Posts tagged with: welfare state

[Part 1 of 12 here]

In the 1950s and ‘60s, blacks were winning the civil rights they should have had all along, but in the midst of this positive trend, increasingly aggressive minimum wage regulations and extensive welfare programs were beginning to displace a comparatively free market of labor and private charity. The communities flooded with this state-sponsored mode of redistributive justice now face far higher levels injustice in the form of unpunished crimes and community breakdown than before the redistributive justice arrived.

So, for instance, (more…)

Over at Christianity Today Art Lindsley has a good piece on how C.S. Lewis’s support for true progress led him to oppose Progressivism:

Some of Lewis’s most pointed criticisms of “progress” came when he wrote on economics and politics, even though he did not often comment on these topics. When he was invited by the Observer in the late 1950’s to write an article on whether progress was even possible, he titled his contribution “Willing Slaves of the Welfare State.”

In this essay Lewis makes it clear he is for progress, in the sense of “increasing the goodness and happiness of individual lives.” But he expresses deep concern about the tendencies in the United Kingdom during World Wars I and II to give up liberty for security. He says Britons had grown, “though apparently grudgingly, accustomed to our chains.” He warns that once government encroaches on our freedom, every concession makes it more difficult for us to “retrace our steps.” Perhaps the most striking moment in this essay is the one on the nature of the happiness that he would like to see. Lewis says: “I believe a man is happier, and happy in a richer way, if he has ‘the freeborn mind.’ But I doubt whether he can have this without economic independence, which the new society is abolishing. For independence allows an education not controlled by Government; and in adult life it is the man who needs and asks nothing of Government who can criticize its acts and snap his fingers at its ideology. Read Montaigne; that’s the voice of a man with his legs under his own table, eating the mutton and turnips raised on his own land. Who will talk like that when the State is everyone’s schoolmaster and employer?”

The full article is here.

PaulRyanAP-500x333At National Review Online, Acton’s Director of Research, Sam Gregg, takes issue with a New York Times article that takes a “dim view” of Congressman Paul Ryan (R.-Wis.). Specifically, Gregg takes on author Timothy Egan’s charge that Ryan suffers from “Irish-Amnesia” because the congressman suggests that we in the United States have created a culture of dependency.

Such attitudes and critiques, the piece argued, reflected a type of ancestral amnesia on Ryan’s part. Egan reminds his readers that some English politicians warned against intervening in the Irish famine of 1845-1852 on the grounds that the market would sort out the shortages and that, in any case, many of the Irish were lazy and needed to learn how to fend for themselves. (more…)

welfare-stateStanford University’s Michael J. Boskins wants to talk about disease and dysfunction. It’s not a medical condition, though; it’s an economic one.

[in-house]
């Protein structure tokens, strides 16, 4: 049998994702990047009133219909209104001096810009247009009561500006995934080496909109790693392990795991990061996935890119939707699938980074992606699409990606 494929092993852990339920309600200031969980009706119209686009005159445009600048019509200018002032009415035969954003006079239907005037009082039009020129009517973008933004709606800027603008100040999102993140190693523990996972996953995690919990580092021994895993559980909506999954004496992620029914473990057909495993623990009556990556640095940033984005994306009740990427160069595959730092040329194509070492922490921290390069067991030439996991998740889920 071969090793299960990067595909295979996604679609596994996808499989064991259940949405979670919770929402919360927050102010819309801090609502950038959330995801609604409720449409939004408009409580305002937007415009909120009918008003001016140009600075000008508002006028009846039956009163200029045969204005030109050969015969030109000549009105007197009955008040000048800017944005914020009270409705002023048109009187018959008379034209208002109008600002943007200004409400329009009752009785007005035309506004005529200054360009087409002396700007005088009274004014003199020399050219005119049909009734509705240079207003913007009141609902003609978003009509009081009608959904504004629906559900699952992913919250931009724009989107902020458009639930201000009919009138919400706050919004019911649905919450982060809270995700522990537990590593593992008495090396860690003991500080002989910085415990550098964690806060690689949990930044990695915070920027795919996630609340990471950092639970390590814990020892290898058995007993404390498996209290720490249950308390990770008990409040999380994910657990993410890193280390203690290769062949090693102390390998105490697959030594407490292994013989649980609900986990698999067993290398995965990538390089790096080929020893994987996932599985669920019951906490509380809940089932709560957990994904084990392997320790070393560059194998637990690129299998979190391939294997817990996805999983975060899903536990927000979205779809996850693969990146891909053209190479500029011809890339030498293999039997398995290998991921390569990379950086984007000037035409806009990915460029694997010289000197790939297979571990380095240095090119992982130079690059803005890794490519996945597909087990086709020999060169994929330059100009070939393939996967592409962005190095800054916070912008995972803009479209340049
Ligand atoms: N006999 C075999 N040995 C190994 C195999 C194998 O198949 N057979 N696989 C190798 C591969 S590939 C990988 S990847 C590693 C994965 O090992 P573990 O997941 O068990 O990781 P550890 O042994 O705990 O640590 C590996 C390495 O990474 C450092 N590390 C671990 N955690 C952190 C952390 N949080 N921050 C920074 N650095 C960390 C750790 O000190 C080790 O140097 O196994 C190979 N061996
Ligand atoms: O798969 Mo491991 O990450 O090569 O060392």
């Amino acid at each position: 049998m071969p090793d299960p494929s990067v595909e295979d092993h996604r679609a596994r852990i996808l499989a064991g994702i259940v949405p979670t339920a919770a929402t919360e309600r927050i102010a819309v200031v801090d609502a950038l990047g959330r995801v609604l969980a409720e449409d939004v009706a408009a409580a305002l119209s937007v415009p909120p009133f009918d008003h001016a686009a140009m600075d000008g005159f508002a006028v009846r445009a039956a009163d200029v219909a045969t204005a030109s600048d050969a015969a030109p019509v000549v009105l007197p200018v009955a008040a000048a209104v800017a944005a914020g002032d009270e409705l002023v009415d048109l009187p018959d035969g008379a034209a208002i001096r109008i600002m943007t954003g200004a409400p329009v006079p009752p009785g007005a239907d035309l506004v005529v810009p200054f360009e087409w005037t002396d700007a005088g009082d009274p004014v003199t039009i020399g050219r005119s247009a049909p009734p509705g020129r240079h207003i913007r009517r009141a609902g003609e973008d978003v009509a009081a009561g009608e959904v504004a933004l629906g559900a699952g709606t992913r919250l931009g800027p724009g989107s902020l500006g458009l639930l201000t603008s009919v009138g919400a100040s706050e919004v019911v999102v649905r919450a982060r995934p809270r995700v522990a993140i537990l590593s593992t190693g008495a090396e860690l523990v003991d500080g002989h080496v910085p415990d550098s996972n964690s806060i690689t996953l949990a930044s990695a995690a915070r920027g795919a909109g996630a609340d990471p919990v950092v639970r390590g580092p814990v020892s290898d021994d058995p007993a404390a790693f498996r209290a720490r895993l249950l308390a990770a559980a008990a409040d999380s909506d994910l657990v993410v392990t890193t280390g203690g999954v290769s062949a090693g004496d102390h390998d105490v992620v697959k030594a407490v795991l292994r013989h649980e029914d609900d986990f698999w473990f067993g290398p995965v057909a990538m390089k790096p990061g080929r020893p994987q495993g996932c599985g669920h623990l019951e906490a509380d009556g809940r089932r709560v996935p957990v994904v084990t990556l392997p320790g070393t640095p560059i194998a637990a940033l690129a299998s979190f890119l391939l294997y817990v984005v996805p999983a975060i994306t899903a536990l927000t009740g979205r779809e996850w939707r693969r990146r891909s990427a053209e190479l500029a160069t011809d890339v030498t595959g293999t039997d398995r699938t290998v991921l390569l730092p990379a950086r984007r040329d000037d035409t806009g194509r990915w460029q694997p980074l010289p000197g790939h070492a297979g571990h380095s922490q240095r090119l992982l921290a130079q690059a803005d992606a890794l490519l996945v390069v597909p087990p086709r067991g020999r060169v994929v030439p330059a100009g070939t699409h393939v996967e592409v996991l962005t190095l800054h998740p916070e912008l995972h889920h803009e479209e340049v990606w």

Far too few governments rein in their countries’ bloated welfare states before disaster strikes. As a result, some citizens eventually suffer the economic equivalent of a heart attack: wrenching declines in living standards as they are victimized by unsustainable programs’ endgame. Greece and the city of Detroit are only the most recent grim examples.


A recent speech by U.S. Senator Marco Rubio laid out what his press office terms “Conservative Reforms for Combating Poverty.” It began well and had a nice line or two emphasizing the role family breakdown plays in perpetuating generational poverty, but then it went all technocratic and wobbly.

So, for instance, at one point he argued that a lack of education is one reason for the decline of marriage among the poor, noting that “64% of adults with college degrees are married, while only 47% of those with a high-school education or less are.” How does he know that being married doesn’t make one more likely to pursue higher education, or that both tendencies aren’t caused by something else? (more…)

RedistributionofWealthAre you a fan of redistribution? Do you think those with more money should willingly or unwillingly spread the wealth? Do you believe the government should step in and help with the redistribution process? Well, economist Donald Boudreaux has a few questions for you.

  • Do you teach your children to envy what other children have? Do you encourage your children to form gangs with their playmates to “redistribute” toys away from richer kids on the schoolyard toward kids not so rich? If not, what reason have you to suppose that envy and “redistribution” become acceptable when carried out on a large scale by government?


An exceedingly honest woman called into an Austin, Texas, radio talk show, KLBJ, to discuss why she chooses not to work. She, her husband and three children rely on tax dollars for shelter, utilities and food. She admits that her parents did not work either, and that free money and programs were offered all the time. And what’s wrong with that?

Transforming Welfare: The Revival of American Charity

Transforming Welfare: The Revival of American Charity

By offering private alternatives to the failed welfare state, this collection of essays hopes to contribute to the restoration of an ethic that can be the foundation of a truly free and humane system of social assistance.